Quite different from a lot of eye-talian food we eat in the US, piccata is made with a sauce of lemon, white wine, and capers (yes, I'm still trying to use that damn bottle of wine). In this particular recipe from LA's Augusta Vegan Bakery, the puckery tartness of the lemon, capers, and wine are balanced out by chewy-crispy mushrooms and by tofu that has been lightly battered and fried.
Wikipedia informs me that whereas "In the United States it is usually served with a starch, such as pasta, polenta, or rice . . . in Italy this is almost never done as veal piccata is a "secondo" (entree) and would be served after the pasta (or other starch) course." Oh well. I also drink cappuccinos after 10 am (and made with soy milk, no less!).
Although it's a bit complicated, what's nice about this recipe is that the "meat" isn't really the main thing; you could totally substitute any number of things in place of tofu: chickpeas, tempeh, seitan (but no thanks), fish, chicken. What's important is the combination of temperatures, tastes, and textures.
I didn't change too much here. I thought cornstarch might work better than Ener-G egg replacer, so I did that. Also, Jon's doesn't carry shiitake mushrooms, and the 4 blocks to the Asian markets seemed particularly far, so I used cremini instead. Actually, it was a little funny how both of the recipes I made for this dinner (the other of which is a mushroom, lentil, and tomato salad) used cremini mushrooms, but they were cut and cooked in different ways, so it didn't seem too redundant.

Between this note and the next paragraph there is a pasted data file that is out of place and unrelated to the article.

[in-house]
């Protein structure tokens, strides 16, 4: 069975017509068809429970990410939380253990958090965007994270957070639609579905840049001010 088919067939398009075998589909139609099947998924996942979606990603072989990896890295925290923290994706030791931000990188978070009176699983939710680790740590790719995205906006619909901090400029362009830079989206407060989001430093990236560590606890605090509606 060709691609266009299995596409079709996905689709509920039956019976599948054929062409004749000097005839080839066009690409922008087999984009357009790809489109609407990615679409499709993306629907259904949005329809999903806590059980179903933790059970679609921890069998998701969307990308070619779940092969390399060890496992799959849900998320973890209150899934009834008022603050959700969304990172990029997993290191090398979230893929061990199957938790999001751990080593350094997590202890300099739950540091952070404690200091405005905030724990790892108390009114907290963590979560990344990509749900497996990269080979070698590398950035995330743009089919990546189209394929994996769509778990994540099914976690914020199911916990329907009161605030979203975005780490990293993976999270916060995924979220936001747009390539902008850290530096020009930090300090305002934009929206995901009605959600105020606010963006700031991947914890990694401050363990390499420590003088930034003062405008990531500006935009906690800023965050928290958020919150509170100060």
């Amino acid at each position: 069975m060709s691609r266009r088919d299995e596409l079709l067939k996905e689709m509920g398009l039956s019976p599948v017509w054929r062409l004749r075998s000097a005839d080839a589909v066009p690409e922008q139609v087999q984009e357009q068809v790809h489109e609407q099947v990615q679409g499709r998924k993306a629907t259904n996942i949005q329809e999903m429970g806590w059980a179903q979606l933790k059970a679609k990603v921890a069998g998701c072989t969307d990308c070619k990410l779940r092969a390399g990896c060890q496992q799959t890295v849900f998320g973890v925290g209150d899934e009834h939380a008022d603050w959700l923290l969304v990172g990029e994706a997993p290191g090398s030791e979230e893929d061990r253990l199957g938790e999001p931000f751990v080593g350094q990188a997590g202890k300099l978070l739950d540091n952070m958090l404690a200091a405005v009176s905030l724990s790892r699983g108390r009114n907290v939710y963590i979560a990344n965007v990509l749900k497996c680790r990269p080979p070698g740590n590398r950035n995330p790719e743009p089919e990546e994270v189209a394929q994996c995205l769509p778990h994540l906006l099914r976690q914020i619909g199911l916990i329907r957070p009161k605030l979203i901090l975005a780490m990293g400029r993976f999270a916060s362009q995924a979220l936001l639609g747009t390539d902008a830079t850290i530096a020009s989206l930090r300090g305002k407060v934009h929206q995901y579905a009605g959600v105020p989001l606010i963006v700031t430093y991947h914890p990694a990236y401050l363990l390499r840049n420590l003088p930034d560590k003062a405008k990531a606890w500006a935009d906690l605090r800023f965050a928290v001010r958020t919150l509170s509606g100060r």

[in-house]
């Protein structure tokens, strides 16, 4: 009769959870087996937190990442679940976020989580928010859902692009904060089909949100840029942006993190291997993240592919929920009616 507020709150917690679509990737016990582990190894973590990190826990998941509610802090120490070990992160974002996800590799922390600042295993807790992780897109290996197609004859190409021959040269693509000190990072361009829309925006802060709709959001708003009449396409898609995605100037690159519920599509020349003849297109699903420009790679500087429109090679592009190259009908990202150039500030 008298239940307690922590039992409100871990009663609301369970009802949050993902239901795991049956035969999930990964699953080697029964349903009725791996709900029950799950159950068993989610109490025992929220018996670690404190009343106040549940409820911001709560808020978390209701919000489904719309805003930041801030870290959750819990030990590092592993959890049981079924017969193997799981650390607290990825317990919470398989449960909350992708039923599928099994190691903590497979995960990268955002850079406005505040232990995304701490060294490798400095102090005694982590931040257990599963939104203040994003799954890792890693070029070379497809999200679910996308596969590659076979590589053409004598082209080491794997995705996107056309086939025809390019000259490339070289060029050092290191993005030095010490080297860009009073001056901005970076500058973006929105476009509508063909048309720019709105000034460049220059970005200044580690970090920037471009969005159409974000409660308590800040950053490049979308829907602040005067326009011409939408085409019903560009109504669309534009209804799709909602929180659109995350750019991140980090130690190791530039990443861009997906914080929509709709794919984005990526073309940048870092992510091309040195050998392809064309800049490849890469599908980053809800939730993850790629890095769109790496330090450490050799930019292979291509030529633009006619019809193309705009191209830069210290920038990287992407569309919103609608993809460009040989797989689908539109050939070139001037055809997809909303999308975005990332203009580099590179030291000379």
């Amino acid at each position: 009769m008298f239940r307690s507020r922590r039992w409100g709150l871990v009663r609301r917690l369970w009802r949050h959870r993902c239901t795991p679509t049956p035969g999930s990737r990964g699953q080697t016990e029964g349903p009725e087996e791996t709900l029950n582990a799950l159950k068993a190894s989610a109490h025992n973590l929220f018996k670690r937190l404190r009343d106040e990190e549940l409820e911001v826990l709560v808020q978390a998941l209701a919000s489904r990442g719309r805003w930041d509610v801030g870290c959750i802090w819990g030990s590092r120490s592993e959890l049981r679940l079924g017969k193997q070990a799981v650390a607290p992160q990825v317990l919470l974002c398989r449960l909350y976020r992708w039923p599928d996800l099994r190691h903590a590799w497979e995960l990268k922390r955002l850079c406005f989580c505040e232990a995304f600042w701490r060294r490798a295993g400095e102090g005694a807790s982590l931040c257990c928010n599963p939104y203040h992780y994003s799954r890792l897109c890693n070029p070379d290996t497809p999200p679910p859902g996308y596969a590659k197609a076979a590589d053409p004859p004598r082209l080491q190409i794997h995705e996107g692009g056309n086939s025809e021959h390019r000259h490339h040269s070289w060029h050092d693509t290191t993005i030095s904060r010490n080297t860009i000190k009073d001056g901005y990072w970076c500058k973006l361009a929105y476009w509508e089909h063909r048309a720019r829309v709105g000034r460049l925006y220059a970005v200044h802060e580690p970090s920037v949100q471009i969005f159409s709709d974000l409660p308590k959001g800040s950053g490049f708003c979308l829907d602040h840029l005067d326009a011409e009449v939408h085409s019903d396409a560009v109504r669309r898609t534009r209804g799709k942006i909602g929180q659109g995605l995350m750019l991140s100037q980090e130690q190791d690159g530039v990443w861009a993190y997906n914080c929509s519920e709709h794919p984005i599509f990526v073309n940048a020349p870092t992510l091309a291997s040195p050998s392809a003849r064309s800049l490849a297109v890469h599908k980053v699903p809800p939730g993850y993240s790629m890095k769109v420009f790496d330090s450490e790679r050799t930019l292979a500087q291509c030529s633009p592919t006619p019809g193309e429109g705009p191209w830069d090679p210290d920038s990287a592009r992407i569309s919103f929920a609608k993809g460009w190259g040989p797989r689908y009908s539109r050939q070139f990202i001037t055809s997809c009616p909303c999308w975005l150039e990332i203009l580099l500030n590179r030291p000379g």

If--no, when--I make this again, I'll aim for a less sour sauce. My dinner guest said she liked it just fine, but I thought that the sauce was too lemony, especially when paired with arugula, which is itself pretty bitter. The more I cook, the more I realize that every dish or every meal is just about balance between yin and yang textures, flavors, colors, and sometimes temperatures.
But really, this seems like a dish that you should do according to your taste and your whims, not following a recipe, and perhaps sampling generously from the wine as you go along. Next time.
Tofu Picatta with Mushrooms
(from Augusta Vegan Bakery)
for the tofu:
2 TB canola oil
1 block extra firm tofu, sliced and pressed
1/2 c water with 1/2 TB cornstarch dissolved in it
1/2 c flour
for the mushrooms:
2 TB Earth Balance
3 c shiitake mushrooms, sliced (I used cremini out of necessity)
1 TB dry white wine
1 TB lemon juice
for the sauce:
1/2 c dry white wine (or more)
1/2 c vegetable broth (or more)
1/8 tsp salt
1/3 c lemon juice (or less)
2 tsp capers
1 TB Earth Balance
1 TB flour
several cups pasta, cooked
2-3 c arugula
3 TB parsley, chopped
Instructions1. You will need two mediumish frying pans, plus a pot for the pasta. I used a saucier pan for the tofu/sauce instead of a normal fry pan.
2. Heat oil in a frying pan. Dip tofu slabs in cornstarch liquid, then dredge in flour, and then fry for a few minutes on each side until lightly browned. Remove from pan and put in oven to keep warm.
3. Deglaze the same pan with the wine and stock. Reduce heat to low and simmer about 5 minutes.
4. In the second frying pan, melt the earth balance, then fry the mushrooms over medium heat until soft (about 5+ minutes). Add the wine, lemon juice, and salt, and cook until the liquid is gone. Then reduce heat to low and continue cooking until mushrooms are chewy and slightly crispy.
5. Meanwhile, finish the sauce. Add the salt, lemon juice, and capers, then reduce heat to low. Whisk in the earth balance, then carefully whisk in the flour. Keep cooking on low until everything is done; thin with water if desired.
6. Adjust seasonings, then serve. Put things on the plate in this order: greens, pasta, tofu, sauce, mushrooms, parsley. Serves about 4.